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What Does a Tick Bite Look Like?

If a person has been infected by a tick carrying Lyme disease, often the bite will be obvious within one to two weeks.  An expanding rash, medically referred to as erythema migrans, begins to grow around the bite site creating a bull-eye like appearance.

If a person has been infected by a tick carrying Lyme disease, often the bite will be obvious within one to two weeks. An expanding rash, medically referred to as erythema migrans, begins to grow around the bite site creating a bull-eye like appearance.

Unless suffering from a reaction, most tick bites leave no lasting visible markings on the skin.

More Info: The feeding site may have a small scab if the tick removed skin when pulled off.  Visible tick bites are generally due to a reaction to the bite.  Some people are more sensitive to the neurotoxin that the tick will inject.  In this case, the bite victim may experience redness or itchiness around the bite area.

Lyme Disease Bite Identification

If a person has been infected by a tick carrying Lyme disease, often the bite will be obvious within one to two weeks.  An expanding rash, medically referred to as erythema migrans, begins to grow around the bite site creating a bull-eye like appearance.  Roughly 80-90% of those that have been infected with Lyme disease will have this outward sign of its presence.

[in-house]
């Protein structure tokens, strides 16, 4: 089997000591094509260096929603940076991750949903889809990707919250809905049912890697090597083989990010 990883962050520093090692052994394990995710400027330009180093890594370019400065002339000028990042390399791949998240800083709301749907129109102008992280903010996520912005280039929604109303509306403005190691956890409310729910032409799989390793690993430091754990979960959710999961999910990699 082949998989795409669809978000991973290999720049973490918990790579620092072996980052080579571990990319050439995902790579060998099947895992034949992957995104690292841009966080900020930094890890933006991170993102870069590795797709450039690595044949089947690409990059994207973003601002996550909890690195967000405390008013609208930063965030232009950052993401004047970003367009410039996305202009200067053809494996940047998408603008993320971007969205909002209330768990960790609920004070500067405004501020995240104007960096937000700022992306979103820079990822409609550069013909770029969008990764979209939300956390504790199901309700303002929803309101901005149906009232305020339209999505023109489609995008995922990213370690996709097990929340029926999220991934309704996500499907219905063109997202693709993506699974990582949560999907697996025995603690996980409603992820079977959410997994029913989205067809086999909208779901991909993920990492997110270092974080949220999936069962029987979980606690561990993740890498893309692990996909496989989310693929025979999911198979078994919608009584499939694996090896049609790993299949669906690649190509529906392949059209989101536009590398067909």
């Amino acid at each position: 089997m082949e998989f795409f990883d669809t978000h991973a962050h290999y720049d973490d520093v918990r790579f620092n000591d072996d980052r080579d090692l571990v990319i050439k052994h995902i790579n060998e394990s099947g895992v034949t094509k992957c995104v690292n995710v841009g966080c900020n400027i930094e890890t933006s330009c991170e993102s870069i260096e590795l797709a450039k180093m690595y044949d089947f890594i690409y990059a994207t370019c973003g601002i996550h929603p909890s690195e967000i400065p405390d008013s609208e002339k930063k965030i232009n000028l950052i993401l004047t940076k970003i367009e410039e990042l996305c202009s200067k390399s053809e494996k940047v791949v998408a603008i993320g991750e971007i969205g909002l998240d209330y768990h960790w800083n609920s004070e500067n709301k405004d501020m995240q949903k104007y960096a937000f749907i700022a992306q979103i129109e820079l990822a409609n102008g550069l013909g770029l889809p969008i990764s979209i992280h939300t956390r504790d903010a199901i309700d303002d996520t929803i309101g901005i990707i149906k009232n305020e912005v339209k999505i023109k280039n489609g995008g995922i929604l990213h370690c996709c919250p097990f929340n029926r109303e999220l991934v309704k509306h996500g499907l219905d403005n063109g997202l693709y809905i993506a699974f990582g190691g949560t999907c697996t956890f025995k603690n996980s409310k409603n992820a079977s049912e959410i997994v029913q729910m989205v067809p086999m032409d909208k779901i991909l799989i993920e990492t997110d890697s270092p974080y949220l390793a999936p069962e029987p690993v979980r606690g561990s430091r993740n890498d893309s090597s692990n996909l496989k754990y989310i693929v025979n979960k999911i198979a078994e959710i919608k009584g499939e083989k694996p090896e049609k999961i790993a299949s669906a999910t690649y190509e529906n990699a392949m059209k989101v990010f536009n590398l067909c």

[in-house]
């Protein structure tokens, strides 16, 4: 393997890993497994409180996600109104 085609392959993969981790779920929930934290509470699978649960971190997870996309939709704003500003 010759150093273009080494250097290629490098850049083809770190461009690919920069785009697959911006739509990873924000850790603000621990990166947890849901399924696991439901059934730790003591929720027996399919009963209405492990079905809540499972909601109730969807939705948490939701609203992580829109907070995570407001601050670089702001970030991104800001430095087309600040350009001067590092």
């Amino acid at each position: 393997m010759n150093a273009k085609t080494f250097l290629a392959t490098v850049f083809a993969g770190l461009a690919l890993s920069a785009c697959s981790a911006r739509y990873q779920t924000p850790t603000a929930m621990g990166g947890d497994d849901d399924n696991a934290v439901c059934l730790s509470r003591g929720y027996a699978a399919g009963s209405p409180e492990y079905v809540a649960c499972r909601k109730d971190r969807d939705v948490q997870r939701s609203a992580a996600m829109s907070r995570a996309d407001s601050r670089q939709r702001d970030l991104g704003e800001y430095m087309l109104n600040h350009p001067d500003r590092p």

A person suffering from Lyme disease may initially experience fatigue, joint pain, chills, and fever.  Advanced symptoms may include sever fatigue, numbness in the extremities or even facial paralysis.

Tick Paralysis Bite Identification

Tick paralysis is not an infection or bacterium like other tick-borne conditions but is a result of a neurotoxin that is injected by the tick after prolonged attachment.  The neurotoxin generally subsides quickly once the tick is removed so tick bite identification in this case is to find the tick itself and remove it.

A person suffering from tick paralysis may first experience headache, nausea, and muscle weakness followed by paralysis of the legs.  If the tick is not removed, the paralysis can move upward to the arms, trunk, and head and could lead to respiratory failure and death.

 

Resources

“American Lyme Disease Foundation.” American Lyme Disease Foundation. N.p., n.d. Web. 18 Oct. 2010. http://www.aldf.com/lyme.shtml.

“Tick-borne Diseases Affecting Humans in the Southeastern United States.” Entomology Insect Information Series. Clemson University Cooperative Extension, n.d. Web. 18 Oct. 2010. <entweb.clemson.edu/eiis/pdfs/mv19.pdf>.